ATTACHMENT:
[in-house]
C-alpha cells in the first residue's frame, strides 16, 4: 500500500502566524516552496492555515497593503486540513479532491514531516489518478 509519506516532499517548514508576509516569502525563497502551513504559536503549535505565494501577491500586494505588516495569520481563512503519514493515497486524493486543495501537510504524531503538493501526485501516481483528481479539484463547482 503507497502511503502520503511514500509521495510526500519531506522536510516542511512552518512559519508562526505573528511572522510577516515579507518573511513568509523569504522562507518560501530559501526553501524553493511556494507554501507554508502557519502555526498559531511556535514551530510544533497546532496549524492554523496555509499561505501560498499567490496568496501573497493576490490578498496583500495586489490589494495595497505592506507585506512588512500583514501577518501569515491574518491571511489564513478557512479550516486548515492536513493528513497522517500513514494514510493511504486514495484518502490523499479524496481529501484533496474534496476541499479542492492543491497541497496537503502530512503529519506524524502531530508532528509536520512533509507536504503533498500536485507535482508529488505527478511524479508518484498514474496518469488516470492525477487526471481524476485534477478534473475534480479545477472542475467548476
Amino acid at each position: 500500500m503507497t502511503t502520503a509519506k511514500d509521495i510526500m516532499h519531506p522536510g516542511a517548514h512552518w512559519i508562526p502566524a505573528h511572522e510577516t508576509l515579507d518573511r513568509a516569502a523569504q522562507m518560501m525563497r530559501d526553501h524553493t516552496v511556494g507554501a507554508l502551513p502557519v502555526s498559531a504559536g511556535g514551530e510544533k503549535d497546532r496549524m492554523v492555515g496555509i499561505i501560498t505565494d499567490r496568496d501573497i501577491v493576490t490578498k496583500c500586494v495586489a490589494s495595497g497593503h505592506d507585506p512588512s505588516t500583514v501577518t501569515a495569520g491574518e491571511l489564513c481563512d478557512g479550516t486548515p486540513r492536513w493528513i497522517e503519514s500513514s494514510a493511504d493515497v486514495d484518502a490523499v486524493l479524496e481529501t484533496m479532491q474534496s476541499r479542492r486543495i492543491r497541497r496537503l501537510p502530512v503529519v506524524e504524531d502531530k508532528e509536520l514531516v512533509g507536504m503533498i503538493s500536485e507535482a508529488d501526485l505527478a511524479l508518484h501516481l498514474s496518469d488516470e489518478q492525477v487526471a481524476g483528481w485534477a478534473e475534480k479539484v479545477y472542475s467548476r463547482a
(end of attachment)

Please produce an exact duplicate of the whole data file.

[in-house]
C-alpha cells in the first residue's frame, strides 16, 4: 500500500502566524516552496492555515497593503486540513479532491514531516489518478 509519506516532499517548514508576509516569502525563497502551513504559536503549535505565494501577491500586494505588516495569520481563512503519514493515497486524493486543495501537510504524531503538493501526485501516481483528481479539484463547482 503507497502511503502520503511514500509521495510526500519531506522536510516542511512552518512559519508562526505573528511572522510577516515579507518573511513568509523569504522562507518560501530559501526553501524553493511556494507554501507554508502557519502555526498559531511556535514551530510544533497546532496549524492554523496555509499561505501560498499567490496568496501573497493576490490578498496583500495586489490589494495595497505592506507585506512588512500583514501577518501569515491574518491571511489564513478557512479550516486548515492536513493528513497522517500513514494514510493511504486514495484518502490523499479524496481529501484533496474534496476541499479542492492543491497541497496537503502530512503529519506524524502531530508532528509536520512533509507536504503533498500536485507535482508529488505527478511524479508518484498514474496518469488516470492525477487526471481524476485534477478534473475534480479545477472542475467548476
Amino acid at each position: 500500500m503507497t502511503t502520503a509519506k511514500d509521495i510526500m516532499h519531506p522536510g516542511a517548514h512552518w512559519i508562526p502566524a505573528h511572522e510577516t508576509l515579507d518573511r513568509a516569502a523569504q522562507m518560501m525563497r530559501d526553501h524553493t516552496v511556494g507554501a507554508l502551513p502557519v502555526s498559531a504559536g511556535g514551530e510544533k503549535d497546532r496549524m492554523v492555515g496555509i499561505i501560498t505565494d499567490r496568496d501573497i501577491v493576490t490578498k496583500c500586494v495586489a490589494s495595497g497593503h505592506d507585506p512588512s505588516t500583514v501577518t501569515a495569520g491574518e491571511l489564513c481563512d478557512g479550516t486548515p486540513r492536513w493528513i497522517e503519514s500513514s494514510a493511504d493515497v486514495d484518502a490523499v486524493l479524496e481529501t484533496m479532491q474534496s476541499r479542492r486543495i492543491r497541497r496537503l501537510p502530512v503529519v506524524e504524531d502531530k508532528e509536520l514531516v512533509g507536504m503533498i503538493s500536485e507535482a508529488d501526485l505527478a511524479l508518484h501516481l498514474s496518469d488516470e489518478q492525477v487526471a481524476g483528481w485534477a478534473e475534480k479539484v479545477y472542475s467548476r463547482a